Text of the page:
The Working Memory Model.

Stephanie Price
Mind Map by , created over 6 years ago

Psychology (Remembering and Forgetting.) Mind Map on The Working Memory Model., created by Stephanie Price on 06/01/2013.

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Stephanie Price
Created by Stephanie Price over 6 years ago
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The Working Memory Model.
1 In 1974, Baddeley and Hitch extended Atkinson and Shiffrin's work on the multi-store model and developed a much more sophisticated understanding of short-term memory, the working memory model.
1.1 Research Study: Logie et al. (1989).
2 According to Baddeley and Hitch, working memory consists of three main components:
2.1 The Central Executive (THE CONTROLLER).
2.1.1 This controls and co-ordinates the operation of the other components.
2.1.2 It has a limited capacity.
2.2 The Phonological Store (THE SOUND SYSTEM).
2.2.1 This is responsible for processing sound-based information.
2.2.2 Later investigations led to the proposal of two sub-components of the phonological store:.
2.2.2.1 The Articulatory Loop (INNER VOICE).
2.2.2.1.1 This is a limited-capacity verbal rehearsal component, which is used to prepare speech and to think in words, as when doing mental arithmetic or memorising a phone number.
2.2.2.1.1.1 The capacity of the articulatory loop is determined by how long it takes to say something and not simply by the number of items.
2.2.2.1.2 If the articulatory loop has a limited capacity determined by the length of time it takes to verbally rehearse information, then we should be able to remember more single-syllable names than triple-syllable names, given the same amount of time.
2.2.2.2 The Primary Acoustic Store (INNER EAR).
2.2.2.2.1 This is a limited-capacity auditory rehearsal system which receives sound information from the environment.
2.2.2.2.2 The primary acoustic store also receives auditory information from our own internal speech via the articulatory loop, E.g. When we 'hear' in our head what we are thinking.
2.2.3 Evidence for two separate subsystems in the phonological loop comes from experiments which involve measuring the blood flow in participants' brains when they are carrying out different types of memory tasks.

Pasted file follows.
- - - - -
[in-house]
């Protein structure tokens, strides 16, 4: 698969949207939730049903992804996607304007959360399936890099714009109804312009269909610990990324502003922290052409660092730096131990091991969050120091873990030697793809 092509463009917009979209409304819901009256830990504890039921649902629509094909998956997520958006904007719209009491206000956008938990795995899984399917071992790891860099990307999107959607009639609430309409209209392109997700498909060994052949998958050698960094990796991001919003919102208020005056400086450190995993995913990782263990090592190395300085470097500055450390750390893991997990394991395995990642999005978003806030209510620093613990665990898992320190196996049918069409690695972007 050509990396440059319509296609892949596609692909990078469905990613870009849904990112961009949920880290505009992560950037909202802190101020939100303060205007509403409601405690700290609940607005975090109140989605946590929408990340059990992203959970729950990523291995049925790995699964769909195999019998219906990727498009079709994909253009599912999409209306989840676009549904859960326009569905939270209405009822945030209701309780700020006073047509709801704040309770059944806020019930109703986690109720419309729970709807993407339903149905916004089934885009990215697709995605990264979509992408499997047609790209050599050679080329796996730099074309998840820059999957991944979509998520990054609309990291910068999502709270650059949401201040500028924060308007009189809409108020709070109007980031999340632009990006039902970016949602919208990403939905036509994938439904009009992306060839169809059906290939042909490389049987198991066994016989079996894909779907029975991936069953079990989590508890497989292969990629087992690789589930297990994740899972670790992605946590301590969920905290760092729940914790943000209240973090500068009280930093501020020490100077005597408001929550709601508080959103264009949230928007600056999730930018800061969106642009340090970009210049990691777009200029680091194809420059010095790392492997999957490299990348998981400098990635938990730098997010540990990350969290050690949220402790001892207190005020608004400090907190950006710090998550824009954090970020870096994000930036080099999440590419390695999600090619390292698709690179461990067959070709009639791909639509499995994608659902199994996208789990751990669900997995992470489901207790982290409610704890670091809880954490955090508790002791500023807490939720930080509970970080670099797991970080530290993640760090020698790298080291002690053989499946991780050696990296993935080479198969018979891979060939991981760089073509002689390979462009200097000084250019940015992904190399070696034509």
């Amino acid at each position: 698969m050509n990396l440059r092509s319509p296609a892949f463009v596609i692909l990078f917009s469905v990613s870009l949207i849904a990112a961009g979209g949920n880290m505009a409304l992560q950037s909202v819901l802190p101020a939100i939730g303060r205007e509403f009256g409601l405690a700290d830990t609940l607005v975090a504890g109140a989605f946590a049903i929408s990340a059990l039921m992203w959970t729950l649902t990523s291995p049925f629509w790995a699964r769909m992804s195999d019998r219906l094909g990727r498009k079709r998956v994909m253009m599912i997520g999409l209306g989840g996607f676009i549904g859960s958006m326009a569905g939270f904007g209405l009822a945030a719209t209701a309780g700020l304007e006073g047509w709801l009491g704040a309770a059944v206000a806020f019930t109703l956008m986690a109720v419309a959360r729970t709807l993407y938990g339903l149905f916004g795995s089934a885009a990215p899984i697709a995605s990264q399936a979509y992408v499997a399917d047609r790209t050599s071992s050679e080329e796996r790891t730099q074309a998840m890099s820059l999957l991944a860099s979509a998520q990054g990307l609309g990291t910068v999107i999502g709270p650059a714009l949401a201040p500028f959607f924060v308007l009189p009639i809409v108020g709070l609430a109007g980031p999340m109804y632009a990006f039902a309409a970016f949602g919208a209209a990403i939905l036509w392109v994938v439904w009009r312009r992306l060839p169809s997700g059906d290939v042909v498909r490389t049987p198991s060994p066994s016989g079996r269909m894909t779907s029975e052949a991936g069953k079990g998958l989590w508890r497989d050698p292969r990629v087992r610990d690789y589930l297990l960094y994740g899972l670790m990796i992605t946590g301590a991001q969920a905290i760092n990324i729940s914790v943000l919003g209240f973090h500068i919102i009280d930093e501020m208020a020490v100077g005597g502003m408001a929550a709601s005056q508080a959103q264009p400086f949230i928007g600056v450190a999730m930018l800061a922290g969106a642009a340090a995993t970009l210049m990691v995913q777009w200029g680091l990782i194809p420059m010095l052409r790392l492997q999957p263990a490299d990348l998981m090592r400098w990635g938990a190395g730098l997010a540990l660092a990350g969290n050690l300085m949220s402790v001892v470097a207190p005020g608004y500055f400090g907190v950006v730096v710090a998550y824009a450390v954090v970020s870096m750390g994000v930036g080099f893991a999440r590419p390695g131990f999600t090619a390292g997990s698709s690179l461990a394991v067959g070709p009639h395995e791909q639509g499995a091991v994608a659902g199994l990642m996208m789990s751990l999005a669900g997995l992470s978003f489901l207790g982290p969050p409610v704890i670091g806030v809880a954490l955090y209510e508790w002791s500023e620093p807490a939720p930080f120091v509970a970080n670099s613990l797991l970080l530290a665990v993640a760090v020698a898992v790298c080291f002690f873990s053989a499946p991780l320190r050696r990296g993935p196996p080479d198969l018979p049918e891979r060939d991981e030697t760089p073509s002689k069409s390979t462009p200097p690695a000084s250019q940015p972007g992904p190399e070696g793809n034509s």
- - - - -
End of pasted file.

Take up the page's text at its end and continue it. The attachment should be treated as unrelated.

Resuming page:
2.2.4 Research Study: Paulesu et al. (1993)
2.3 The Visuospatial Scratch Pad (INNER EYE).
2.3.1 This is a visuospatial rehearsal system where we can image and manipulate visual and spatial information.
2.3.1.1 The best way to understand the visuospatial scratch pad is to shut your eyes and imagine the layout of the room around you. Imagine standing and making your way to the door. According to Baddeley (1997), the visuospatial scratch pad helps us to monitor where we are in relation to other objects as we move around our environment.
2.3.2 The scratch pad can also be used to store visual information that has been encoded from verbal stimuli, such as words. E.g. If someone says the word 'beach', you might conjure up an image of a sandy white beach with palm trees.
2.3.3 Due to the limited capacity of the visuospatial scratch pad, it is difficult to perform several visuospatial tasks at the same time, as any learner driver will testify.
3 The central executive is the key component of the working memory system (Eysenck and Keane 2000), acting more like a system which controls attention processes than as a memory store.
3.1 The central executive enables us to selectively attend to some stimuli and ignore others. It also plays a role in retrieving information from long-term memory.
3.2 In our everyday activities, the central executive helps us to decide when and how to act (Matlin 2002).
3.2.1 Baddeley (1986, 1999) has compared the central executive to a company boss making decisions, selecting strategies for dealing with problems. It also integrates information from assistants (the other components), and calls on information held in a large database (long-term memory) (Matlin 2002).
3.3 If the central executive is heavily involved in controlling one task, it is very difficult for it to do another job at the same time.
3.3.1 Research Study: Robbins et al. (1996).
4 Evaluation.
4.1 As the role of the central executive is very broad, the model helps us to understand the link between the different cognitive processes, such as memory, perception and attention.
4.2 Working memory is a much more flexible alternative to the fixed-capacity, short-term store of the multi-store model, and it sees memory as active rather than passive (Eysenck and Keane 2000). It considers how we use our short-term memory for everyday activities.
4.3 The theory has important implications for the assessment and treatment of people with processing difficulties.
4.3.1 Problems with the phonological loop system may be responsible for difficulties in learning to read (Baddeley et al. 1998). Children who have difficulty reading often perform badly on tasks which use the phonological loop, such as deciding whether or not two words rhyme.
4.3.2 Problems experienced by patients with brain damage can be explained using the working memory model. E.g. If only the visuospatial scratch pad is damaged, then performance on tasks which rely on the phonological loop will remain unimpaired.
4.4 The working memory model explains only the short-term memory and makes no attempt to explain long-term memorising. as such, it does not provide an overall theory of memory.
4.5 We know relatively little about the central executive, even though it is the most important component of the model (Baddeley 1997).
5 Baddeley continues to develop and refine the working memory model.
5.1 He has recently proposed the existence of another sub-component, the episodic buffer, that enables communication between working memory, long-term memory and present experience or consciousness.

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